There were two deaths in my circle of the world last week. Two sets of parents each lost their young son. The family for whom I asked prayers in my last post lost their 20 year old son to illness Sunday at 3am. My cousins lost their 17 year old son Monday at 3pm, who was shot in the neck by a drug dealer. I will write a little about them in my last two Takes, but first, let’s have a little humor, shall we? Laughter is good.
My husband and I were enabled by my mom to get to confession Saturday morning. She came over to watch the oldest two so that we could go. Hurray! Walking out of the confessional is literally like stepping out, cloaked in sunshine, daisies and butterflies encircling my head, with an internal big, fat, yellow smilie face (because, forgive my vanity and over-awareness of cultural norms, but, I imagine that I’d look plain stupid waltzing out of the booth with a childish grin on my face, even though I have every reason to!). Basically, it’s like this:
To double the intense feelings of having been forgiven and saved by God’s mercy and grace, I walked into the church to say my penance, and there’s Exposition of the Blessed Sacrament.
Silence & peace. There were about 20 others (mostly blue haired ladies, because we young people like to put off “gettin saved” until we’ve had our jollies of youth) scattered throughout the pews, kneeling in silent prayer.
For once I was allowed to fully feel the weight of my sins lifted from my shoulders without worrying about a get-away juice cup or the I-Have-To-Peepee dance of my oldest son, the grace and mercy of God washing my soul and embracing me for who I am. So silent it was that you could hear a pin drop. It was more silent than silent. One could probably hear a cotton ball land on the carpet, …or the overly punctuated, and long, drawn-out PFFFFTTFTFT! OF MY BABY FARTING!
Ahh. Brought back to earth by my senses. Yes, I brought Collin because his breakfast is attached to me. I was not embarrassed because in light of the room filled with elderly ladies and gentlemen (who didn’t budge at the sound), I thought, “Hey! it just as easily could have been any one of all y’all!” …and I sensed they knew it, too.
So I’ve obviously been extra emotional due to these deaths of children: Joseph was 20 and Justin was 17. But it doesn’t follow that I’ve been extra patient with my babies. In fact, I’ve felt a little more frustrated by them. And by “a little more” I mean, A LOT MORE. They sense that I’m experience emotional strain and they reciprocate it.
That’s all there is to it. Grocery shopping Sunday evening, I was wearing Collin on my hip in a sling, while attempting to push my ever growing heavy shopping cart. My neck started hurting as I was throwing my weight into steering the cart around the corner to the next aisle, where I needed to buy 5 lbs of pasta. “great, 5 more lbs to haul…” I was thinking as I heard giggling on the other side of the aisle, approaching my direction.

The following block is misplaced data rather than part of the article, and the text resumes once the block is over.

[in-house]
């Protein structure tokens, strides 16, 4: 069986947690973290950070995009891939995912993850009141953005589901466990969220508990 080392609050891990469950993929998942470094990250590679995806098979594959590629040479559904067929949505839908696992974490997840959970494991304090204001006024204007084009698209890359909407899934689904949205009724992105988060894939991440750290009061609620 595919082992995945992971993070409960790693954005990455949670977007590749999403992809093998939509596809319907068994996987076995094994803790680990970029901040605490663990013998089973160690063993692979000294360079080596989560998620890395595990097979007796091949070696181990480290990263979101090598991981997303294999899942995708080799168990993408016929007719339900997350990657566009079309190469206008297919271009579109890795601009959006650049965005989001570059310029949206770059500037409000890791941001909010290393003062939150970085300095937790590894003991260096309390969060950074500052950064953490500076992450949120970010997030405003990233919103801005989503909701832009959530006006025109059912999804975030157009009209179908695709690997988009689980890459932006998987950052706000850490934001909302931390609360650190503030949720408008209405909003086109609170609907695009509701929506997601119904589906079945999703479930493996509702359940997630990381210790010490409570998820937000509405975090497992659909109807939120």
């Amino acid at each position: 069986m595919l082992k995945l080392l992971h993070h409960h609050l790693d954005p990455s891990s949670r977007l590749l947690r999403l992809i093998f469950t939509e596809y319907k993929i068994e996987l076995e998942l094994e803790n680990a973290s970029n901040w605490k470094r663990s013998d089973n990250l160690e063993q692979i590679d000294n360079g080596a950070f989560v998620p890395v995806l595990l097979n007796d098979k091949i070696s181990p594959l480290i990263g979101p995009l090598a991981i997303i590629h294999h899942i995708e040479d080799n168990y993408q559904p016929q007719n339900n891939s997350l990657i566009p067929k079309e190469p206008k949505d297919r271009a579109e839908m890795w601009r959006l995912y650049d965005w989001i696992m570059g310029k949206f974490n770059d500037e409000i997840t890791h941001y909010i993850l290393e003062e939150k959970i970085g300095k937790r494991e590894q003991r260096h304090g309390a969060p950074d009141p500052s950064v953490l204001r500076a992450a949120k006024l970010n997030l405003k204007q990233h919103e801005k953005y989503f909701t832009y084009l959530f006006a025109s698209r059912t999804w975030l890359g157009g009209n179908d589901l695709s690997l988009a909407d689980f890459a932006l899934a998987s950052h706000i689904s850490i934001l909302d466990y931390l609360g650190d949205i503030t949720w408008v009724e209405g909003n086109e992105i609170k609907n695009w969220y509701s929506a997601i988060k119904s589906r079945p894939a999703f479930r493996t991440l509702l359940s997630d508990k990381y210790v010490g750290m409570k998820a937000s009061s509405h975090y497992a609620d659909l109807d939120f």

I rounded the corner to a near collision with an adult woman, my age, breathless and laughing. Face full of joy, cheeks pink with exhilaration, hair swinging in her face as she halted just short of my heavy cart. There was a child on her back!
“OH! I’m so sorry!” she apologized. I realized she was rapidly gaining control of her countenance and being made to feel foolish by my shocked and probably condescending gaze, “I’m just playing …a…a game… with my kids..” and she moved around me, with one kid piggy backing and two or three skipping behind her.
I managed to squeak out, “No, it’s okay!” but I don’t think she heard me.
Too late, I realized that this woman was beautiful. She was incidentally pretty, taller than me (and that’s saying something!), but the beauty I beheld was magnified because she wasn’t angrily, hurriedly shopping like the mad woman I was, trying to de-shelf half the store and haul it home before someone on my hip wanted to nurse. Granted, she didn’t even have a shopping kart with her so I have no idea what she was doing, but it was refreshing to see her, in a place associated with tantrums and impatient children and parents, playing with joy. I wished I could have stopped her and introduced myself.
Monday morning, I walked into the living room to behold the couch and carpet strewn with what looked like a complete Poptart in the form of crumbs. I stood there, eyeballs bulging, and I ate my own words as I heard my son speak them for me, “What a mess! Do you think Momma wants to clean that up? No, she doesn’t!” I was ashamed that I have spoken semi-sarcastic words like this and they’ve stuck to my son’s mind.
Monday night, after hearing the news of my cousin, Justin being shot and dying in the hospital, I was completely in angst and frustration over the matter. So of course, my oldest two were hyper, as if I’d fed them nothing but cookies and undiluted fruit juice all day, bouncing and running and and jumping and tumbling all over the living room. My middle child, who has turned into a finicky eater, would not eat his macaroni and cheese I’d served for dinner (SERIOUSLY WHAT TODDLER DOESN’T LIKE MACARONI AND CHEESE?!), so I was attempting to administer a cup of yogurt before bed time, as he ran from one end of the living room to the other in between bites.